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'Comprehensive plan' will save the construction industry, says Cameron

6 Sep 12 The government has set out a housing and planning package designed to revive the fortunes of the construction industry.

New measures include the removal of local authority affordable housing requirements if developers can prove that they make the project unviable.

Where local authorities are proving slow at processing planning applications, developers can opt to go to the Planning Inspectorate. More applications also will go into a fast track appeal process.

For a limited period, there will be an extension of home improvement work that is considered permitted development. In other words, homeowners in most areas will be allowed to build larger extensions without getting planning permission.

Help for first-time home buyers is offered with a £280m extension of the 'FirstBuy' scheme.

Re-announced measures include legislation for government guarantees of up to £40bn worth of major infrastructure projects and up to £10bn of new homes. The Infrastructure (Financial Assistance) Bill will include guaranteeing the debt of Housing Associations and private sector developers.

Re-opening previous Section 106 planning agreements for renegotiation is also part of this policy package.

Prime Minister David Cameron said: "The measures announced today show this government is serious about rolling its sleeves up and doing it all it can to kick-start the economy. Some of the proposals are controversial; others have been a long time in coming. But along with our housing strategy, they provide a comprehensive plan to unleash one of the biggest homebuilding programmes this country has seen in a generation. That means more investment around the county; more jobs for our people; and more young families able to realise their dreams and get on the housing ladder."

CBI director-general John Cridland responded: “We have long said that unfreezing the housing market will be a major game-changer in the drive for economic growth. The housing and planning announcements today will provide a much-needed tonic for the construction sector, getting diggers on site and people into work.  It will make a difference to households across the country.”

On easing planning restrictions, he said: “Making planning cheaper, quicker and easier will unblock stalled housing developments and provide a fillip to business confidence. Getting the details clarified as soon as possible will allow businesses to move at pace.”

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Julia Evans, chief executive of the National Federation of Builders, commented: “A few extensions will not provide the answer to the problem of a stalled housing market, a planning system in chaos, an urgent need for funding by developers and buyers and lost jobs. The planning system needs a root and branch reform.”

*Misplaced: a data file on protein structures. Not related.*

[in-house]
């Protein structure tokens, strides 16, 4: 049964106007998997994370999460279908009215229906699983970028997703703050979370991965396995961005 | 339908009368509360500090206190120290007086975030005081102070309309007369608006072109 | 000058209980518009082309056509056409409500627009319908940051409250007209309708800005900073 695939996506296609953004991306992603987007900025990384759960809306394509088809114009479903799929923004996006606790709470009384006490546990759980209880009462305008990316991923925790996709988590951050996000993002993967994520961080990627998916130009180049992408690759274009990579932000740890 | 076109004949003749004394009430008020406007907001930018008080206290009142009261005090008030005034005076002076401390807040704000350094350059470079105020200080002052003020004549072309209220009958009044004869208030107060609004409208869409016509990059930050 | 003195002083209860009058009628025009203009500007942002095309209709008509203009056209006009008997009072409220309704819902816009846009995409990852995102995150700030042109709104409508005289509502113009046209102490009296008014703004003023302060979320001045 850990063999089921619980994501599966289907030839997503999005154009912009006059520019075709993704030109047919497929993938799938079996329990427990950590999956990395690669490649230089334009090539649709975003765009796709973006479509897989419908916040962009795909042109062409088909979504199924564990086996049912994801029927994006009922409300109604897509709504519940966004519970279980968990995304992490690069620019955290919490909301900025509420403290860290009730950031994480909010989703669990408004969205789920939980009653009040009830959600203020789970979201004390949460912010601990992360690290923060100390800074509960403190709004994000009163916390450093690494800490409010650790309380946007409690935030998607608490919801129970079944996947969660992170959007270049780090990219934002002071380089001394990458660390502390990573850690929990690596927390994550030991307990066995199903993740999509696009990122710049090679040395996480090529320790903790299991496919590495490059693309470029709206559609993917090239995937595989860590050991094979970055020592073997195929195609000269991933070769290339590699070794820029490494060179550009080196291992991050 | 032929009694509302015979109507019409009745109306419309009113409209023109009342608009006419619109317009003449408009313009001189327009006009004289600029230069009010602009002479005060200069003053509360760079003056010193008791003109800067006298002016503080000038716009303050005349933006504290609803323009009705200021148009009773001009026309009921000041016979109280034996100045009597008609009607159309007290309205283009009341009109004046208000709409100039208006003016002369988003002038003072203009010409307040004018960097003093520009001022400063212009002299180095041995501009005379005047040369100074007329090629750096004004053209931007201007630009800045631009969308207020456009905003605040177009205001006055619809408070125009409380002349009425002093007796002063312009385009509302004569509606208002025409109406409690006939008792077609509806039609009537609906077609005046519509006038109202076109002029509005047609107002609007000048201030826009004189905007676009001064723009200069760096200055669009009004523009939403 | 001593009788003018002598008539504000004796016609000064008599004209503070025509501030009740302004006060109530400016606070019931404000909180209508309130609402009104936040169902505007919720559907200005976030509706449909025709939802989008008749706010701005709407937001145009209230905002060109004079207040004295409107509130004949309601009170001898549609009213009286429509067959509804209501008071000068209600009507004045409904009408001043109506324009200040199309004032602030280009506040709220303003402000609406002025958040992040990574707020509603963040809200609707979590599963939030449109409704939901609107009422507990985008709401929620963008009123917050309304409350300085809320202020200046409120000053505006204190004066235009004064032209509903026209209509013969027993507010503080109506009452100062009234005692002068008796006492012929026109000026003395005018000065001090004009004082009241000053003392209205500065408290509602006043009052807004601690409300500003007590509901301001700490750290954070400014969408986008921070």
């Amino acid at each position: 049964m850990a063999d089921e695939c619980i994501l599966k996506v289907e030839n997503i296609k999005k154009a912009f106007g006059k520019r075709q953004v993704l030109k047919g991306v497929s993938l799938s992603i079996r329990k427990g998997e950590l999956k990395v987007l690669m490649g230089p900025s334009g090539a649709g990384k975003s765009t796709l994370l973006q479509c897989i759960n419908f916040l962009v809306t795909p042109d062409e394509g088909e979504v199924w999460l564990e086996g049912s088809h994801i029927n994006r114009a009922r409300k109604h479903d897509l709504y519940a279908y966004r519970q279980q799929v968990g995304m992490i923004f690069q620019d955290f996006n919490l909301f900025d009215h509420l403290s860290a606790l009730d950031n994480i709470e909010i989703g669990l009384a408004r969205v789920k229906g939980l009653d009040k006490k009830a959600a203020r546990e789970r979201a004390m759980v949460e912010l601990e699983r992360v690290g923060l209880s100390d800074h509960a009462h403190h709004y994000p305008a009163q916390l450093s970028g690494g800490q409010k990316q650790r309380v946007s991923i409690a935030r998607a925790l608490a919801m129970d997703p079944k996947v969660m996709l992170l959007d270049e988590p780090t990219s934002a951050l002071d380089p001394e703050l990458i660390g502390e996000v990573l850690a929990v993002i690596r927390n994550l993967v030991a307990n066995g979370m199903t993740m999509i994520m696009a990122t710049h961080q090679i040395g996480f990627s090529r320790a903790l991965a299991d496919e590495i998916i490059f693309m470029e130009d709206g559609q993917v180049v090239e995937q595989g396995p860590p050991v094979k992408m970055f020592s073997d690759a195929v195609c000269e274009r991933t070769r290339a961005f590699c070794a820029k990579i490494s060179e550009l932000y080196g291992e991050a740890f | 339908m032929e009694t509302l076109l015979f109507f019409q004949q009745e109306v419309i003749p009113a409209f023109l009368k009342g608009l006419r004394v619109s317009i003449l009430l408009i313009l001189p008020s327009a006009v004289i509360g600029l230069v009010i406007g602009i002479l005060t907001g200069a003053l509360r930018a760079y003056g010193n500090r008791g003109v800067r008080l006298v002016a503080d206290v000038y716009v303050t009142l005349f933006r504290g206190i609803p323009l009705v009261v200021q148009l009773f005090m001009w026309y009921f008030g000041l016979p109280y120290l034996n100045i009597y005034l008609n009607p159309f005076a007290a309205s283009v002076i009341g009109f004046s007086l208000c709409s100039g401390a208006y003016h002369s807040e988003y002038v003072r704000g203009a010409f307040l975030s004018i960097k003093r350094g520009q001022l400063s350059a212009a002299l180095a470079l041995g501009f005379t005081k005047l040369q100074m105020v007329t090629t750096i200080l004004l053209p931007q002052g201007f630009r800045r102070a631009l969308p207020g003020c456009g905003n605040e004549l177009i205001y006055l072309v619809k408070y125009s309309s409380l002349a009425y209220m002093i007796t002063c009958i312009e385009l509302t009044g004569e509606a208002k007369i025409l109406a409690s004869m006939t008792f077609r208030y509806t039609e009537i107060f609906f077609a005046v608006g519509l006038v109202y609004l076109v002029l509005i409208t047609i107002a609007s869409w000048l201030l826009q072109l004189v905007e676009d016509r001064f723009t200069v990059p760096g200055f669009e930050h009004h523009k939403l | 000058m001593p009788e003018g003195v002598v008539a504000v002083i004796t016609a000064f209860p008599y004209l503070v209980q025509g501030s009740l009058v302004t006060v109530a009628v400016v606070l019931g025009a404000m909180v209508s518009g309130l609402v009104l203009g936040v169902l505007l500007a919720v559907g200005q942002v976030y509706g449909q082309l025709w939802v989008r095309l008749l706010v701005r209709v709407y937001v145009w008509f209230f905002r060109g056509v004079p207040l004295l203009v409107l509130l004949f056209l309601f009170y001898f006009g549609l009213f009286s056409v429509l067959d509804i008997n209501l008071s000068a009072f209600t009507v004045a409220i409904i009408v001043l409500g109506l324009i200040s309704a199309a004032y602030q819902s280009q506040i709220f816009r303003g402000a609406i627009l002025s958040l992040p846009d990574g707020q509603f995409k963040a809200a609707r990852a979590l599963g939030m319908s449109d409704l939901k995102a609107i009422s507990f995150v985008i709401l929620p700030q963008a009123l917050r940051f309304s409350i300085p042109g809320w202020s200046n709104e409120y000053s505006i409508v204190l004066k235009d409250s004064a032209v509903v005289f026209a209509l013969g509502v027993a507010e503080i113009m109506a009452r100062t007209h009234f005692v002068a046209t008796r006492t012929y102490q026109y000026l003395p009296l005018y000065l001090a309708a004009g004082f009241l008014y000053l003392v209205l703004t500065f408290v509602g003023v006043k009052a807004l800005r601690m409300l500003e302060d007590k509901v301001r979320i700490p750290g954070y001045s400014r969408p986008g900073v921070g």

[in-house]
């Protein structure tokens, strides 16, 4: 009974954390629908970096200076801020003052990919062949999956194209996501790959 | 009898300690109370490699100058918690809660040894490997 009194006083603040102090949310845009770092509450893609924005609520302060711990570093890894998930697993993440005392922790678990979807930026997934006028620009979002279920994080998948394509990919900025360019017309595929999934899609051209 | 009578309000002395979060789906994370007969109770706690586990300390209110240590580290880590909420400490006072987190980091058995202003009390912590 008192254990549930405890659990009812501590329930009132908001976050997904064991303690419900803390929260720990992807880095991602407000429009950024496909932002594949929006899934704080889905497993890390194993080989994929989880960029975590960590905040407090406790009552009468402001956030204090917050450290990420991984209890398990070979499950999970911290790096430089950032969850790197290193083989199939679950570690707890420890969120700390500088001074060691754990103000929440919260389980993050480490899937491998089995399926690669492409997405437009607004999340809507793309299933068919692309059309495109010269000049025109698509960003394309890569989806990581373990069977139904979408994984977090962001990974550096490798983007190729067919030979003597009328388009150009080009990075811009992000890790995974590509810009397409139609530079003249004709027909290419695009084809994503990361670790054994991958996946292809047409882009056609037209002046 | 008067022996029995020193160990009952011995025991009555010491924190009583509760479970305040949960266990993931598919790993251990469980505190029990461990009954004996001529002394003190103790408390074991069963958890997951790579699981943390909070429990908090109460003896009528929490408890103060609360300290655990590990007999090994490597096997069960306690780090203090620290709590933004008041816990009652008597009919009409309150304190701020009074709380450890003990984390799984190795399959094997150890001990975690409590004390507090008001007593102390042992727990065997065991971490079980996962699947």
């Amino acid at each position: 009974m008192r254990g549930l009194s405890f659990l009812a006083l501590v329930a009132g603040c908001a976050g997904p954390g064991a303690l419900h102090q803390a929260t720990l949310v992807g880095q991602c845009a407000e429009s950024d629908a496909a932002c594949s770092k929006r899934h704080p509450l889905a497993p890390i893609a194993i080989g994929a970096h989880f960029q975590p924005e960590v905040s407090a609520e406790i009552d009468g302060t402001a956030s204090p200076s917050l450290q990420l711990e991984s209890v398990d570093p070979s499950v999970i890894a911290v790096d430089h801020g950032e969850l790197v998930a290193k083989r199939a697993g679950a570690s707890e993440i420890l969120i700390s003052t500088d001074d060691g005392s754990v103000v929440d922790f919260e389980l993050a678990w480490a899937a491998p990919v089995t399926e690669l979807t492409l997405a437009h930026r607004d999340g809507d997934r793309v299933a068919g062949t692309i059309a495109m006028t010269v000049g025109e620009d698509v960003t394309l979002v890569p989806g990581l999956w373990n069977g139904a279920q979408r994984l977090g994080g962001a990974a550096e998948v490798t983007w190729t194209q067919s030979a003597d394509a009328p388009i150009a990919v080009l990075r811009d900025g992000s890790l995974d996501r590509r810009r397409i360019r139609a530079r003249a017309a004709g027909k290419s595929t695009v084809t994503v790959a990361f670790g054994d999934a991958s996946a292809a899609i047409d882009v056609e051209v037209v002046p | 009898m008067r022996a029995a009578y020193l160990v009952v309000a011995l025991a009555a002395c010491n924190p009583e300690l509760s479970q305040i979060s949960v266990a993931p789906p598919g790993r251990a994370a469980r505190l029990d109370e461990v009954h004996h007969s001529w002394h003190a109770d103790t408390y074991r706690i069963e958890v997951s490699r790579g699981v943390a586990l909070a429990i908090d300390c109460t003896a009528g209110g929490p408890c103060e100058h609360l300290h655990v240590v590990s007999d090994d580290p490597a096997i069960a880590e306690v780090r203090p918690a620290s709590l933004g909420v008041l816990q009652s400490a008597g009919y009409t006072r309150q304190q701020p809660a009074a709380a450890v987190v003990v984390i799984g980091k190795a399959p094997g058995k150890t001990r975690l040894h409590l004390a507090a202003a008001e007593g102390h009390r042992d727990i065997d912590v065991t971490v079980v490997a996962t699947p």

She said: “While much of this is welcome it does not provide any immediate stimulus to housebuilding – most of the measures will take some time to be finalised, introduced and to take effect. The most important issue for house builders remains lack of mortgage funding for purchasers and shortage of developer finance for smaller developers. We have seen no sign to date that the Funding for Lending scheme is making any difference to this problem.”

The Association for Consultancy & Engineering described the Infrastructure (Financial Assistance) Bill as “a promising step in the right direction” but warned that it may take time to get significant projects underway and it may not achieve best value for money.

ACE chief executive Nelson Ogunshakin said: “With a large number of projects struggling to establish private finance at reasonable rates amid on-going uncertainty about planning and regulations, a more pro-active approach from government may generate better value for money. This would be especially valuable where a lead on financing from government helps to strengthen private investor confidence and bring down the rate they require for investing.”

Mr Ogunshakin also doubted there would be a rapid acceleration in house building. He said: "Even if plans to reduce the planning and regulatory red tape do work, the process of drawing up detailed plans, getting planning permission, and putting in place construction contracts, is unlikely to be completed within 12 months. So amid concerns that the new rules to ease planning permission may be challenged through the courts, it might be years before we see a real impact on new house building from this financing scheme.”

For London First, the tax regime is the central issue that needs tackling. Faraz Baber, director of planning at London First, said: “The package of measures to reinvigorate the housing delivery is to be welcomed but unless government resolve the problems that are currently surrounding planning taxes imposed on development, housing delivery will continue to be stifled as schemes remain financially unviable to proceed.”

Construction union Ucatt said that the government’s package of measures wold actually worsen the housing crisis as relaxing section 106 deals could enable schemes to go ahead without any new social/affordable homes being built.

Ucatt added that the relaxation of home improvement planning laws would increase the number of neighbour disputes but would not significantly boost the construction industry.

Ucatt general secretary Steve Murphy said: “What the industry needs is a large amount of new investment and for the Government to reverse its cuts in the construction budget. Tinkering around the edges is not going to return the industry to growth.”

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